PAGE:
Sluggish services, industry drag GDP growth to 4.7%
A sharp deceleration in the services sector, the engine of India’s growth story for the better part of the last decade, could well be the primary factor behind the current slide, with the economygrowing at 4.7% in 2013-14, the second successive year of sub-5% growth.business Updated: May 31, 2014 00:12 IST
A sharp deceleration in the services sector, the engine of India’s growth story for the better part of the last decade, could well be the primary factor behind the current slide, with the economygrowing at 4.7% in 2013-14, the second successive year of sub-5% growth.
The services sector (including construction) grew at 5.8%, only slightly higher than last year’s 5.6%, but sharply lower than the 10-year average of 9% growth.
All the major components of the services economy — hotels, communication, financing, construction and public spending — have recorded growth rates below the decadal average during the last two years.
Between 2004-05 and 2009-10, the services sector, which accounts for more than two-third of the Indian economy, grew at average of more than 10%.
This pulled the broader economy’s growth to more than 8% of above for all but 2008-09 — the year when a financial crisis roiled the world economy.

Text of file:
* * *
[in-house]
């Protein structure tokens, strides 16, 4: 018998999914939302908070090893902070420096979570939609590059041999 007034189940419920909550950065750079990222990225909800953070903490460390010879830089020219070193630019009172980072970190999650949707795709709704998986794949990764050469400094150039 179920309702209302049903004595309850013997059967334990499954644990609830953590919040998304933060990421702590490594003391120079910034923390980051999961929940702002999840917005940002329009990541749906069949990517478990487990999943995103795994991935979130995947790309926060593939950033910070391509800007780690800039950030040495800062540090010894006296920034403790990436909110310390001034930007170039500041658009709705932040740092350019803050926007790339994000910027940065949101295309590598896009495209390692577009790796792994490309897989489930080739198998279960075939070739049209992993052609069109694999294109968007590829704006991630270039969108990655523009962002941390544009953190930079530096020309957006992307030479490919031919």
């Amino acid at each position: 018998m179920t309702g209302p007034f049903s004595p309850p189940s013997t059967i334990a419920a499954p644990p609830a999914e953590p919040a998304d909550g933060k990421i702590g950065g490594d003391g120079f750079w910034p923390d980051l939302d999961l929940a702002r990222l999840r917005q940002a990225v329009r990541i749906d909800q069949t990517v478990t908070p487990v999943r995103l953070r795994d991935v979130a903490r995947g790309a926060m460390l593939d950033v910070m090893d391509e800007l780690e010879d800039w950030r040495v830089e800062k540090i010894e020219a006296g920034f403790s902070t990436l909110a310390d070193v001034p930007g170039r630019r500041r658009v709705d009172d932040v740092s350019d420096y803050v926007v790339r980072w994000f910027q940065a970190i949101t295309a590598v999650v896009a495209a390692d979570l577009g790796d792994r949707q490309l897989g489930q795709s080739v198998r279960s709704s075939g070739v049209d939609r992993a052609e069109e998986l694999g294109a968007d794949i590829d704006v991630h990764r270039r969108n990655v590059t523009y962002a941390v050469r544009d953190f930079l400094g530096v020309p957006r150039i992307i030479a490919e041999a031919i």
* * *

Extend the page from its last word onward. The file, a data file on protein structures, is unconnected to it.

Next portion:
The last two years — 2012-13 and 2013-14 — have been particularly worrisome for the services sector with growth rates plunging to decadal-lows.
This year, for instance, the construction sector, the lifeblood of critical intermediate industries such as cement and steel and the income source for millions of daily wage earners, has inched 1.6% during the year marginally higher than last year’s 1.1% crawl.
Cutback in government expenditure in a bid to rein in the fiscal deficit has translated into lower growth in ‘community, social and personal services’ in 2014-15 at 5.6%.
The fiscal deficit — shorthand for the amount of money the government borrows to fund its current expenses — in 2013-14 stood at 4.5% of GDP, lower than 4.6% projected in the revised estimate, mainly on account of curbs on government expenditure.
The fiscal deficit, the gap between government’s expenditure and revenue, in actual terms was `5.08 lakh crore as against `5.24 lakh crore projected in the revised estimate.
“The fiscal deficit is 4.5% of GDP. Revenue deficit is 3.2% of GDP. Effective revenue deficit is 2% of GDP,” the Controller General of Accounts (CGA) said in the provisional accounts for 2013-2014.
The government had chalked out a fiscal consolidation roadmap under which the fiscal deficit needs to be brought down 3% of GDP by 2016-17.
“This got reflected more in the fourth quarter growth of 3.3% as the government reduced its expenditure to meet the fiscal deficit target for the year,” Madan Sabnavis, chief economist, Care Ratings, said.
There are a few silver linings though.
Financial, insurance, real estate and business services contributed more than half of the overall GDP growth in during the year although, in terms of size, it is only 20% of the economy.
“It grew on the back of a rise in business services exports and aided by a pick-up in bank deposit. Improving global prospects could continue to favour this sector in 2014-15,” Crisil, a credit rating and research firm, said.